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55 Seconds to Better Body Language
Love-In-Action: Attuned Listening
“Deep listening is miraculous for both listener and speaker.
When someone receives us with open-hearted, non-judging,
intensely interested listening,
our spirits expand.”
~Sue Patton Thoele
Listening is not just about hearing what your partner is saying.
When you truly LISTEN it lets your partner know that you are taking them in and that they are being heard, known, accepted, and understood.
This IS literally love in action.
Wordlessly you communicate “I hear you.” “I get you.” “I receive you as you are.” “I love you.”
Having our words, feelings, and thoughts heard, taken in, and received feels like LOVE on the deepest level of our being.
“We have two ears and one mouth so that we can listen twice as much as we speak.” Epictetus
Generally speaking, when your lips are moving, you aren’t learning much.
Listening takes work.
Typically, when others are speaking, we are thinking, preparing our response, reacting, not listening.
Our minds tend to wander especially when listening to something uninteresting or uncomfortable.
We have trained ourselves to take in just enough to get by because usually that is all that’s required.
However, when it comes to relationship problems and issues of the heart, sloppy listening just doesn’t cut it. We need to employ a different type of listening.
Call it- Attuned Listening.
Turn in. Tune in. Take it in.
The Attuned Listener’s Body Language
Body language signals show your partner whether or not you are tuned in, present, and listening.
Your eye contact, facial expressions, tone of voice and body gestures, demonstrates your interest, attitude, and openness.
Staying mindful of your body and conscious of what its saying is essential to effective listening and communication.
Attuned Listening BIG DO’s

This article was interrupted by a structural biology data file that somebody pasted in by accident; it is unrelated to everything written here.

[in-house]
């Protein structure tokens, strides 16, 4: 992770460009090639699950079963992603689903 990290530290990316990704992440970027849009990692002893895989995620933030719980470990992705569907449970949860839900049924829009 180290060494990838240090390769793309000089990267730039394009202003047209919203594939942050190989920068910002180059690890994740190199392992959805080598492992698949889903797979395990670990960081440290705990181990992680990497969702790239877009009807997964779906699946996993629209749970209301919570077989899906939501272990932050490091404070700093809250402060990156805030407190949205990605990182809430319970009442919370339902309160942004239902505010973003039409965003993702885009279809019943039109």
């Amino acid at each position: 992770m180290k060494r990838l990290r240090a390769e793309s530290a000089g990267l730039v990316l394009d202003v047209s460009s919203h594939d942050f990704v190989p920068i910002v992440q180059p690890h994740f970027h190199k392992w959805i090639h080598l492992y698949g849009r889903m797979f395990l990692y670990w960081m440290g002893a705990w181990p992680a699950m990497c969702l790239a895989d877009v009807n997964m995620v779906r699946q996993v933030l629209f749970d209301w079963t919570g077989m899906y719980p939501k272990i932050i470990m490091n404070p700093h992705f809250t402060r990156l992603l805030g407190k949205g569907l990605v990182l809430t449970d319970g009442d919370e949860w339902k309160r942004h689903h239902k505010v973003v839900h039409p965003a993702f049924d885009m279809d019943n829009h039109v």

Maintain an open body posture, face your partner, uncross your arms and your heart.
Keep your eyes in contact.
Stay aware of your breathing.
Keep yourself open and receptive by remembering listening is LOVE
Effective Listening is about being open and receptive.
A relaxed body allows for an open mind.
When listening, sit and face your partner maintaining an open body posture.
Keep your eyes in contact and stay aware of your breathing.
Facial expressions tend to convey what we are feeling at the moment.
Be mindful of what your face is saying.
Be prepared to counter expressions of indifference or disagreement by reminding yourself that your job is to listen and support, not to judge or advise.
And don’t forget to watch your breathing! When we are agitated, our breathing becomes quick and shallow.
When you notice this happening, take long deep breaths.
This focuses the mind and relaxes the body allowing you to return to a receptive (instead of reactive) state.
A good first step is to keep in mind that the minute your partner starts saying something you don’t want to hear, your shoulders will tense and your instinct will likely be to leave or end the conversation.
Breathe and say,
“I’m staying here.
I love my partner.
I’m going to take deep breaths and listen.”
Repeat as needed.